Where can you see a poet reading her work underneath a gray sedan? Tonight, Wayne’s World of Automotive Services in Beverly, Massachusetts hosted a reading where poets stood at a podium underneath an auto lift, surrounded by tools and fluorescent lights.
The event was part of the Improbable Places Poetry Tour, a rotating performance night which has also visited a bike shop, a tattoo parlor, a swimming pool, a roller skating rink, and other locations. In each setting, the poets set up shop for one night, surrounded by a cheerful audience and a cameraman from Beverly Community Access Media.
What’s poetic about cars? One might ask. In the red light of passing tow trucks and emergency vehicles, the audience heard how cars become part of one’s family and one’s life story. One poet even said her dress matched her father’s car. It was clear that cars are objects of affection to which we ascribe personalities. We also associate cars with being teenagers. Each generation remembers different cars and knows what it feels like to drive them.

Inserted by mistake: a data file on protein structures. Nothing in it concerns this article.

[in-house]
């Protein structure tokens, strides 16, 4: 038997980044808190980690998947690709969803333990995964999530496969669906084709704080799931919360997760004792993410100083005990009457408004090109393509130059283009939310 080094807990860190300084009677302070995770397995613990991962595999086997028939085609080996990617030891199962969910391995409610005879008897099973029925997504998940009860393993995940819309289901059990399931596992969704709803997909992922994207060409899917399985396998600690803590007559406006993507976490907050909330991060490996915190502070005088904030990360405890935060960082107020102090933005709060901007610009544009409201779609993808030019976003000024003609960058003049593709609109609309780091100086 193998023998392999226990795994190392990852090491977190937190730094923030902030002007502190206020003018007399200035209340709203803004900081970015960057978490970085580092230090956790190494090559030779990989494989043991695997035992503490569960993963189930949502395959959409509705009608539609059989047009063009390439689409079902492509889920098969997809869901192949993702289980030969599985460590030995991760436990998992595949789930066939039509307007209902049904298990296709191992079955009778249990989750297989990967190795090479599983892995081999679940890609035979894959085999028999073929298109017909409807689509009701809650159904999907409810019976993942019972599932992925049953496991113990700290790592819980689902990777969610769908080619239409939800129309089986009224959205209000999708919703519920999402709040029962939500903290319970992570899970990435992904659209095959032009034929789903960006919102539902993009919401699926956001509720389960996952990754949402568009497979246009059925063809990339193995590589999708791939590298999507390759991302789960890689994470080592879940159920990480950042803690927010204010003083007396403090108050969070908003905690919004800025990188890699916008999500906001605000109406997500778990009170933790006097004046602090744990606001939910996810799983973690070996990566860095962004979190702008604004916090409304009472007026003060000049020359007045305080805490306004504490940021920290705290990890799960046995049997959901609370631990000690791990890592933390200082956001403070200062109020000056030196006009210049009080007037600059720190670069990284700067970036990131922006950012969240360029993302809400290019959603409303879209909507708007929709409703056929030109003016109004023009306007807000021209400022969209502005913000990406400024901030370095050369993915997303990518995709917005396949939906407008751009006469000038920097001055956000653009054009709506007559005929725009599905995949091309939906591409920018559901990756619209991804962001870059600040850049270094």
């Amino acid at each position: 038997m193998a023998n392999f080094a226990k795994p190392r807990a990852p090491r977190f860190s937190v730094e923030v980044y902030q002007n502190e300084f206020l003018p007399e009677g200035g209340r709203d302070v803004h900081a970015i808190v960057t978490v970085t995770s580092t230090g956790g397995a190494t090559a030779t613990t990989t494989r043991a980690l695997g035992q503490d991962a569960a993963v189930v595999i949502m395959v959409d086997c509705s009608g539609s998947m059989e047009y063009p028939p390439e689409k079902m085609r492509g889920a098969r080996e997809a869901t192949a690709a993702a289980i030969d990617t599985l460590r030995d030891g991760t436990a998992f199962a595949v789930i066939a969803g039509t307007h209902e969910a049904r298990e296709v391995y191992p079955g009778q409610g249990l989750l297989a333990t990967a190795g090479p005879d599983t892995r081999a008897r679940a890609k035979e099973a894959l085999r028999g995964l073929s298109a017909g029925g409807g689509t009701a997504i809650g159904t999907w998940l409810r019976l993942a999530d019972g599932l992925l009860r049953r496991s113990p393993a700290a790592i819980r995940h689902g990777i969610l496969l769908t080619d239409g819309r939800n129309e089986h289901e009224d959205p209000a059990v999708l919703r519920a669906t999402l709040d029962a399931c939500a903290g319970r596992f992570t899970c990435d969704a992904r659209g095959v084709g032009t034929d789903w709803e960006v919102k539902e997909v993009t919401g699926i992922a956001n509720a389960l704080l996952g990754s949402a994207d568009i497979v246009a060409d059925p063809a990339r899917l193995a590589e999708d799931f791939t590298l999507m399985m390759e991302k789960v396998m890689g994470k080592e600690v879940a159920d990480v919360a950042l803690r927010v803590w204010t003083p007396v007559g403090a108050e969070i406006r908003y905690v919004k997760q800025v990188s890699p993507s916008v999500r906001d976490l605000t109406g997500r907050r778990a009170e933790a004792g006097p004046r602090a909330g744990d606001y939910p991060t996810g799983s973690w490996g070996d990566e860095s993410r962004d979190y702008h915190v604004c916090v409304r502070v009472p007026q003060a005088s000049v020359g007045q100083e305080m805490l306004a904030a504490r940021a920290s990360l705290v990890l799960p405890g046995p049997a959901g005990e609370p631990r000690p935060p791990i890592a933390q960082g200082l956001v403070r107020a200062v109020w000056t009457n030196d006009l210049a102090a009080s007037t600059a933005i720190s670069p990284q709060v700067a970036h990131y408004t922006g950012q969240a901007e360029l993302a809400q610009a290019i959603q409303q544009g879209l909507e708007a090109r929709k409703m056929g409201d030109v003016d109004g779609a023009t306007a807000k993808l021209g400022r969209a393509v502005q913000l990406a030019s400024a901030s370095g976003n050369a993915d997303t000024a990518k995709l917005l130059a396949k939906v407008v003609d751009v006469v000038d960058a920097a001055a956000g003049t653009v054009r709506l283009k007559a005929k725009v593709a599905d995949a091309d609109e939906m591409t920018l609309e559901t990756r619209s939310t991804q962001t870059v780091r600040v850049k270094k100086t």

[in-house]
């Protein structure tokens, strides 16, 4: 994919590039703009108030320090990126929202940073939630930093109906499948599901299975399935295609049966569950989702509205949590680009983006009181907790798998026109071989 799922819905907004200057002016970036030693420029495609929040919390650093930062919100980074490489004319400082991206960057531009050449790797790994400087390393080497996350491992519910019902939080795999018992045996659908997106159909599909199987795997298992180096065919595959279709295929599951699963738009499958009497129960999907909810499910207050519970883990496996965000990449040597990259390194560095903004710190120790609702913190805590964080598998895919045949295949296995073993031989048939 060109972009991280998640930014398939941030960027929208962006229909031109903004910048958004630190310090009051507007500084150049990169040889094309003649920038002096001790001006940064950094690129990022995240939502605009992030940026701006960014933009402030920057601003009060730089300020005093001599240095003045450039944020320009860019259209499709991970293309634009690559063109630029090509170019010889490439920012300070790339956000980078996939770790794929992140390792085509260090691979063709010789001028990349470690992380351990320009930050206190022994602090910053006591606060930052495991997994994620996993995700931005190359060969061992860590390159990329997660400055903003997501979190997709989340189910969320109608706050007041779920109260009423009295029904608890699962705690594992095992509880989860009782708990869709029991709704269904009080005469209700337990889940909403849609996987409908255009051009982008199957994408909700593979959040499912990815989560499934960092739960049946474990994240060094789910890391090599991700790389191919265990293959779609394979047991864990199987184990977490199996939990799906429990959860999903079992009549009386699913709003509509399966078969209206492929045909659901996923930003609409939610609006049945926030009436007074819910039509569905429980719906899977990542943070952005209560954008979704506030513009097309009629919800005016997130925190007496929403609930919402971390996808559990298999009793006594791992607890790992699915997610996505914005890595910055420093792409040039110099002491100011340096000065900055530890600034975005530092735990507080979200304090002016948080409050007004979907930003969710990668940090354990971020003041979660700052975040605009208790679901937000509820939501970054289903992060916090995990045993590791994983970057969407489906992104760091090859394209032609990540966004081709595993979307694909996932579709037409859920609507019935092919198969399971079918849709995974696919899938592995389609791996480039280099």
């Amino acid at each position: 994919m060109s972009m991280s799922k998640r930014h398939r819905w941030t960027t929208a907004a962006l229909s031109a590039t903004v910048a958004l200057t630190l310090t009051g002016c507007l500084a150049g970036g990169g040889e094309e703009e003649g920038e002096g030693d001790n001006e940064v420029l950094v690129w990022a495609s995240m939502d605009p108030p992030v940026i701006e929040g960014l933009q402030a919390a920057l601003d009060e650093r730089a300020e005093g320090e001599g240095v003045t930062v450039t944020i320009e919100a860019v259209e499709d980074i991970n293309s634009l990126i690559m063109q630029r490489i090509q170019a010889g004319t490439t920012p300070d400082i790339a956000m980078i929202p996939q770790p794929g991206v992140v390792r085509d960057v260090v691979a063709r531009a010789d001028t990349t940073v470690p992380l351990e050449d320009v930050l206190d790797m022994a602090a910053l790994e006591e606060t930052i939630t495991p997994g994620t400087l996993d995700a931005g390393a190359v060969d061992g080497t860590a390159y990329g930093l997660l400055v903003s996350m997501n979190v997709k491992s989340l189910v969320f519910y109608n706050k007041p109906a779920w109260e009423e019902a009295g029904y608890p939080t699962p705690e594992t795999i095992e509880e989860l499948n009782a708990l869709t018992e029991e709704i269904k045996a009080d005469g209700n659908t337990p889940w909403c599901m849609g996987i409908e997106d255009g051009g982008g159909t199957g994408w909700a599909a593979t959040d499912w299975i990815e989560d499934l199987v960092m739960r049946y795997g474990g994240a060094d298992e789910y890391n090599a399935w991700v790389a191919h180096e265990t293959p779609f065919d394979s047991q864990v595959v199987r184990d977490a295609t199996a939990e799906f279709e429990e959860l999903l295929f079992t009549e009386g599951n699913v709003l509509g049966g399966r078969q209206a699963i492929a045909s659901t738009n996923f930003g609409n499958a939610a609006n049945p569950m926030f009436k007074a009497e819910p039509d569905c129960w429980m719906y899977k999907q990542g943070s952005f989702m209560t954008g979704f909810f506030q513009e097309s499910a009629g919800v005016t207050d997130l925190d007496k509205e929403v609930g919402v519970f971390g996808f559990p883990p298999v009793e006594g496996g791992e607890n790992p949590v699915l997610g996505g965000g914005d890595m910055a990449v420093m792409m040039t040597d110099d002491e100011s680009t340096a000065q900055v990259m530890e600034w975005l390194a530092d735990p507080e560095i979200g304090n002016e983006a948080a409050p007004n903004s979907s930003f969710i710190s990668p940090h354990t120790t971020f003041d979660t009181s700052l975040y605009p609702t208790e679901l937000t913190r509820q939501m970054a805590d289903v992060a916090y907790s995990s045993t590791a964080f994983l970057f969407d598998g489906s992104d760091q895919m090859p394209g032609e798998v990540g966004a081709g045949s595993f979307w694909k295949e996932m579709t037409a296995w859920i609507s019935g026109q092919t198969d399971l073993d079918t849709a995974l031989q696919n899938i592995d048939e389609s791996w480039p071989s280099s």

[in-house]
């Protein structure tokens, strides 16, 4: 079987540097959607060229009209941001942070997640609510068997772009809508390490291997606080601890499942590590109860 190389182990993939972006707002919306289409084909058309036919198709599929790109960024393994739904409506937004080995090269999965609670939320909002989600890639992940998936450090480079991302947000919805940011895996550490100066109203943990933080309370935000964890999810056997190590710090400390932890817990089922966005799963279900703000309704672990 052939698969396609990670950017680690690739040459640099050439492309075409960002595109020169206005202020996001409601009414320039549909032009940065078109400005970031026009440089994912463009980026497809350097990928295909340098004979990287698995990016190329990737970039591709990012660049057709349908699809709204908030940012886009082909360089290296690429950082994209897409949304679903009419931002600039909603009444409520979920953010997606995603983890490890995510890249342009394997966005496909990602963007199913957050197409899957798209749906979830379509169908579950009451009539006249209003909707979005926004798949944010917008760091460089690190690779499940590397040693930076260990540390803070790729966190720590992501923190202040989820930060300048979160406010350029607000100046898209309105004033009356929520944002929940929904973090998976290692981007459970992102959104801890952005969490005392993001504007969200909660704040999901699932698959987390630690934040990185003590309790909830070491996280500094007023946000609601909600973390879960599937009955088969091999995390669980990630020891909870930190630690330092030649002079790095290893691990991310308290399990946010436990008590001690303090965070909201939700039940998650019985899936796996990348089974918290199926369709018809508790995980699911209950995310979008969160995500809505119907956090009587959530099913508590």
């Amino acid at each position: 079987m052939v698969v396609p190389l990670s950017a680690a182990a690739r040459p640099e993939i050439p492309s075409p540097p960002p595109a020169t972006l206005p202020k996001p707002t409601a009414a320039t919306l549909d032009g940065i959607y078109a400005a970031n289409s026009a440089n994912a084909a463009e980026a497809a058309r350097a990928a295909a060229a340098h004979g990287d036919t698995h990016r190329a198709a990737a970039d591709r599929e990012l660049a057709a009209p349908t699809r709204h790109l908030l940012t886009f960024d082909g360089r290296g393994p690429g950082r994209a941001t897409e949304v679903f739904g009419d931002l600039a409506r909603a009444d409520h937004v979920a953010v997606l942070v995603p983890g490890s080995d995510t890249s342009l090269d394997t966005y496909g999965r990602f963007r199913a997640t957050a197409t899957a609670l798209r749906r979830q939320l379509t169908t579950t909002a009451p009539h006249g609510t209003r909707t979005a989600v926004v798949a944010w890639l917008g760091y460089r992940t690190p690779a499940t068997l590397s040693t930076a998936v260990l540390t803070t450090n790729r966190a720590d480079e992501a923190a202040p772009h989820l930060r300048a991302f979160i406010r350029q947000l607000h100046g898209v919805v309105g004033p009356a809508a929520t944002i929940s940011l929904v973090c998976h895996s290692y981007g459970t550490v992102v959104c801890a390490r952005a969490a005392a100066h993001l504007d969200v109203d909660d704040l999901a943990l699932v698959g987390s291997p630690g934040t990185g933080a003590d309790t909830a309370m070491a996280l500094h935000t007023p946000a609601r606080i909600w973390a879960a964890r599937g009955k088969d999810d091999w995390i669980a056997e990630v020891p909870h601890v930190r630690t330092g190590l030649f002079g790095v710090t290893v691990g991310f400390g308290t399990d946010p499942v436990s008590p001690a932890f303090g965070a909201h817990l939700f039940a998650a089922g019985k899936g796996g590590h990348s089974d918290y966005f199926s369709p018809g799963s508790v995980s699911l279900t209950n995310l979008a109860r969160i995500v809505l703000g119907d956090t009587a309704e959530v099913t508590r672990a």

The language of cars – “revved up,” “full throttle,” “shifting gears” – permeates American vocabulary the same way sports metaphors echo down the halls of Midwestern businesses. Like sports, cars are one of our central metaphors. When we play the game of life, cars are always by our side.
Every day, we are surrounded by cars. Some of us evaluate strangers based on their car choices. When we meet a new person on the highway, we see the car he or she is driving, not the person at the wheel. Many of us depend on cars continually, driving for even short errands.
So it’s not surprising that we feel symbiotic with our cars. Hearing poets describe their relationships to cars tonight cemented that awareness for me.
An audio clip I recorded while listening to a poet named J.D. expresses this sentiment in one concise line:
“We were baptized in grease.”